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1 hour ago, Travelcat2 said:

 

In my opinion, she does not give typical "port talks".  She goes in-depth and, as you know, continues her commentary in places like Alaska and the Amazon while the ship is transiting the areas.

She definitely sometimes does "port talks" as well as the other talks. To choose just one example, she did an extensive talk about what to look for in buying a "Panama" hat when we were approaching Manta Ecuador.  One of the excursions was to Montecristi from Manta specifically for hats. Montecristi is traditionally where these hat have been made.

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On 3/17/2019 at 3:25 PM, Wendy The Wanderer said:

I think a lot of Regent fans are getting older, plain and simple!  We, for example, first sailed a (then) Radisson ship in the year 2000.  So I was almost 51.  Now nineteen years later, and guess what?  I'm 70!

 

Yes there are lots of younger cruisers, on some itineraries, as others have said, especially shorter ones.  Longer cruises, not so much.  We're close to being the geriatric ones now!

Well, I haven't cruise Regent as long as you---but I did start cruising long ago and I have to agree with you, w\e are getting older and we are the older ones now on the cruise (well not the oldest, but maybe soon).  😁

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You are as young as you feel.  Age today is just a number.  Tick that bucket list off.

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3 hours ago, ronrick1943 said:

Well, I haven't cruise Regent as long as you---but I did start cruising long ago and I have to agree with you, w\e are getting older and we are the older ones now on the cruise (well not the oldest, but maybe soon).  😁

 

While I do not personally mind being part of the older demographic of Regent, I must admit that I find posts that sound as if they would prefer a younger crowd disturbing.  In my opinion (and only In my opinion) younger cruisers need to realize that Regent could not likely fill their ships with passengers in their 20's, 30's, 40's and 50's since they are still working and their children are too young to appreciate Regent.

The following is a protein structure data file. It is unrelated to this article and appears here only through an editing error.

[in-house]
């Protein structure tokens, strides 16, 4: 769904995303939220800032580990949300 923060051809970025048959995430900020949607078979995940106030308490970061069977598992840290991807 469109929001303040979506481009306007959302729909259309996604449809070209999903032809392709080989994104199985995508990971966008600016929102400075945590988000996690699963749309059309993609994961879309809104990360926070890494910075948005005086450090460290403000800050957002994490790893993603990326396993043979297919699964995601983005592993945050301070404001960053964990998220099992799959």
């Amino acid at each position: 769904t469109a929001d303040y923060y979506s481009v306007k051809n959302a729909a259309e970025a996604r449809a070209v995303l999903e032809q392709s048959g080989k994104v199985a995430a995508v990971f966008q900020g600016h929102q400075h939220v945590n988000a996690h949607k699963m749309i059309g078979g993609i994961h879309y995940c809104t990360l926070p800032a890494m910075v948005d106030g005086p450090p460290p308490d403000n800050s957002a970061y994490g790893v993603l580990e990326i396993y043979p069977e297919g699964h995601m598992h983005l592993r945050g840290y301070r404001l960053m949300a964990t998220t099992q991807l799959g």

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3 hours ago, DavidTheWonderer said:

She definitely sometimes does "port talks" as well as the other talks. To choose just one example, she did an extensive talk about what to look for in buying a "Panama" hat when we were approaching Manta Ecuador.  One of the excursions was to Montecristi from Manta specifically for hats. Montecristi is traditionally where these hat have been made.

 

We love Montecristi!  Wish that we could do it again but, unless we went to South America (a place that we have no plans on ever returning to), we cannot repeat our lovely visit to this area.

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On 5/21/2019 at 10:48 AM, Bellaggio Cruisers said:

Those who have cruised with me, know all about my oxygen and my red mobility scooter. We have traveled the world by land and sea with my special needs. 

We book only excursions that I can handle. If it is tough, I just stay on the bus. Yes, I need the front seat because of my disability. But always wait to be the last to get off, while my DH sets up the scooter. 

I have never held up a group because I know my limitations and adjust accordingly. 

Most people are very courteous. However, there are some, who get on the bus with just a cane, and demand the handicapped seat, regardless if there are others who really need it. 

So, every cruise ship has some good people and some grouchy people. We go with the flow because that’s life on the high seas!

Sheila

 

I feel much the same as you, I think.  I have some physical limitations that preclude participating in more strenuous excursions.  I don't use a scooter or walker -- so far, I do fine in without needing aids of that type, especially onboard the ship.  But since I can't know for sure whether I'll actually be able to handle the physical challenges of a particular port/excursion, I rarely book any excursions in advance, even the ones marked "easy" or whatever.